John Calvin: A Biography

Making a way in the desert and streams in the wasteland

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John Calvin: A Biography

This is an old book and, understandably then, T.H.L. Parker is now a very old man. Parker is also an authority on all things John Calvin.

Parker published his first work of note on the great Reformer in 1954 with John Calvin: A Portrait. A Portrait was intended as a general introduction to Calvin’s life and influence. Although out of print for a number of years, Desiring God have recently sponsored a special edition to mark the 500th anniversary of John Calvin’s birth (an event which is marked elsewhere on this site).

John Calvin: The Biography followed in 1975 and is a more substantial work. It is not, however, written with an academic readership primarily in view. Parker’s interest is keenly focused upon Calvin the man and much here is dedicated to his early life, the unclear circumstances surrounding his conversion and then his ministry in Geneva. The relative brevity of this work (224 pages in my edition) should not be taken a reflection upon the substance; Parker’s scholarship feels thorough.

And this thoroughness extends beyond the man. In addition to the purely biographical, Parker also provides a useful précis of the Institutes of the Christian Religion; the most well known (and arguably most significant) of Calvin’s life work. This is helpful as Parker then proceeds to trace the application of these convictions into his ministry in Geneva. It is illuminating, therefore, to understand Calvin’s theological convictions when considering the controversy regarding church discipline and the endless political intrigue against him with regards to church government.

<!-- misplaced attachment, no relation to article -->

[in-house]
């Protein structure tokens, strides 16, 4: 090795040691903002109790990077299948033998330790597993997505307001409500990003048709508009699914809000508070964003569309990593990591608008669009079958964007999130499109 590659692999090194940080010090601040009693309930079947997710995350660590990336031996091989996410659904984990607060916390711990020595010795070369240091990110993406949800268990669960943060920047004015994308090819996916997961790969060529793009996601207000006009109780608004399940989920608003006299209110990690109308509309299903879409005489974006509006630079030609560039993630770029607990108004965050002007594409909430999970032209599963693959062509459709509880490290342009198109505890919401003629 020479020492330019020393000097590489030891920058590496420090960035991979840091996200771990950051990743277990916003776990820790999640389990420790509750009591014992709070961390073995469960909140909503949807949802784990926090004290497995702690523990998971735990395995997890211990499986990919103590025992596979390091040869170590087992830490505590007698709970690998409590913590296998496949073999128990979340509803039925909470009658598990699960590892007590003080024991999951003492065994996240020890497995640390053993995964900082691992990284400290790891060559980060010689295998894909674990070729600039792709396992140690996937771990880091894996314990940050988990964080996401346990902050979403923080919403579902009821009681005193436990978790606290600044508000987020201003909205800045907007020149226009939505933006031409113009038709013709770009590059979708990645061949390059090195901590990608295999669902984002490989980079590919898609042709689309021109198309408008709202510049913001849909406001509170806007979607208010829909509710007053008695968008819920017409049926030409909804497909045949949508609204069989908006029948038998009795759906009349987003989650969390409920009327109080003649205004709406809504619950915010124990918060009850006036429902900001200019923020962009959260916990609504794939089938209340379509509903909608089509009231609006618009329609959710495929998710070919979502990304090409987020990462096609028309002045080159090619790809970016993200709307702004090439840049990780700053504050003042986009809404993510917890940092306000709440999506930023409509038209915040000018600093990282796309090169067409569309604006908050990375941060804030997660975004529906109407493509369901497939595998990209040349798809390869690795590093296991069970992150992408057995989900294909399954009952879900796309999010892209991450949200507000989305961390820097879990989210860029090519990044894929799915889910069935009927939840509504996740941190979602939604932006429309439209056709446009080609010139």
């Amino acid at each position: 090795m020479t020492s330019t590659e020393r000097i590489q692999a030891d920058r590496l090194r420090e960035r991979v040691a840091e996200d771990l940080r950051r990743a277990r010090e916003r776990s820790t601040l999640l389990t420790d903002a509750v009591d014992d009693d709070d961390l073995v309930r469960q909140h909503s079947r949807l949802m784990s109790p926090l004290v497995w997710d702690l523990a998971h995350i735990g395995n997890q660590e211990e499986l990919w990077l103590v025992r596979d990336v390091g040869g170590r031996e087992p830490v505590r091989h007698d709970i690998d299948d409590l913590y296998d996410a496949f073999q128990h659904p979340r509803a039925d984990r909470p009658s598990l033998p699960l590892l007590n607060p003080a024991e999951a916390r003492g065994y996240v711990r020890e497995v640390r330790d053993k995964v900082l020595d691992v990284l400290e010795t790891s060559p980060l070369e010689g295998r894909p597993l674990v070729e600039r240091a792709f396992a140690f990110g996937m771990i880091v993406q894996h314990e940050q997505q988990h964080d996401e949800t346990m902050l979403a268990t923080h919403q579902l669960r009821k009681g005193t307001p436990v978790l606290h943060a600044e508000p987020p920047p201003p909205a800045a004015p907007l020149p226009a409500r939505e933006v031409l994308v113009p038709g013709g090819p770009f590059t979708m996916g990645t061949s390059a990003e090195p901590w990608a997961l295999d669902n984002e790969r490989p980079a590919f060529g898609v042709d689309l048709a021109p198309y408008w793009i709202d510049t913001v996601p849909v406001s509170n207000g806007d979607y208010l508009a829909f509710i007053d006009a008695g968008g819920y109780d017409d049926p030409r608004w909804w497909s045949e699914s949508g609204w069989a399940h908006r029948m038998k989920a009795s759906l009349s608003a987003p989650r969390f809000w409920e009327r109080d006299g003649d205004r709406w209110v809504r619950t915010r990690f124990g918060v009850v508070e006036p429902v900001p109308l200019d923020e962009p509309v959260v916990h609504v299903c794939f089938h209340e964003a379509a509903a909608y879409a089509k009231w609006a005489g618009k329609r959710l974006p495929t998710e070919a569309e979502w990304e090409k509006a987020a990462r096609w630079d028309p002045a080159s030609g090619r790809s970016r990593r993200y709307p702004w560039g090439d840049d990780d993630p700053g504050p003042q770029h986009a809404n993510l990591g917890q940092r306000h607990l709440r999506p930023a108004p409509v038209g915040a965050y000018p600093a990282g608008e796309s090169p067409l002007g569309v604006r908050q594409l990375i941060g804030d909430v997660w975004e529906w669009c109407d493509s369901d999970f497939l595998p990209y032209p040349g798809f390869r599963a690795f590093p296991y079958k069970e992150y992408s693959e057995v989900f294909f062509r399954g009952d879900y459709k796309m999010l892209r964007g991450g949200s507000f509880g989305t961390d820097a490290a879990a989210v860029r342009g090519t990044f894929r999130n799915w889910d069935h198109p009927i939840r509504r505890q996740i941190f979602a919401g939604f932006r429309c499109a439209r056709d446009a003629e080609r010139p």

In addition, Parker also traces the genesis of his Commentaries, which were considered exemplary by his contemporaries and still prove to be immensely helpful today.

Parker also gives serious consideration to John Calvin the preacher and this is most helpful and important. It is easy to forget that John Calvin was, first and foremost, a Pastor with very real pastoral concerns. We learn from Parker that Calvin preached literally thousands of sermons (for some time, he preached five different sermons a week) and we also glimpse something of the nature of the style of his preaching. One might expect Calvin the Preacher to be concerned with lofty and weighty theological matters, for example, the Doctrine of Predestination or Limited Atonement and one might fear his tone to be sharp and abrasive. We instead find that Calvin’s style was warm and engaging. He challenged his congregation to both think and feel. Rather than systematic theology, Calvin preached expository sermons through books of the Bible, some of which were adapted posthumously into Commentaries (e.g. Ezekiel). We further discover that his preaching was pastoral and immensely practical. Through his words, we feel Calvin’s love towards those entrusted to him.

In reading Parker, it is clear that he is warmly inclined towards his subject. Parker does not flinch from dealing with the more difficult areas of Calvin’s life (for example, he discusses the execution of Servetus at length and touches upon difficulties in Calvin’s own personal relationships).

And this is where the great value lies in this biography. As we read we find that Calvin was but a man, flawed and, at times, difficult, but greatly used by God. It seems to me that Parker understands this. Although Calvin is clearly the subject of this work, it is also equally clear that Christ worked powerfully in him and through him.

As we read of the great Reformer, his love of people and his zeal for the name of God, we are reminded that the glory of King Jesus shines in every generation through redeemed sinners like you and me.

Andy Evans

Click here to purchase John Calvin: A Biography.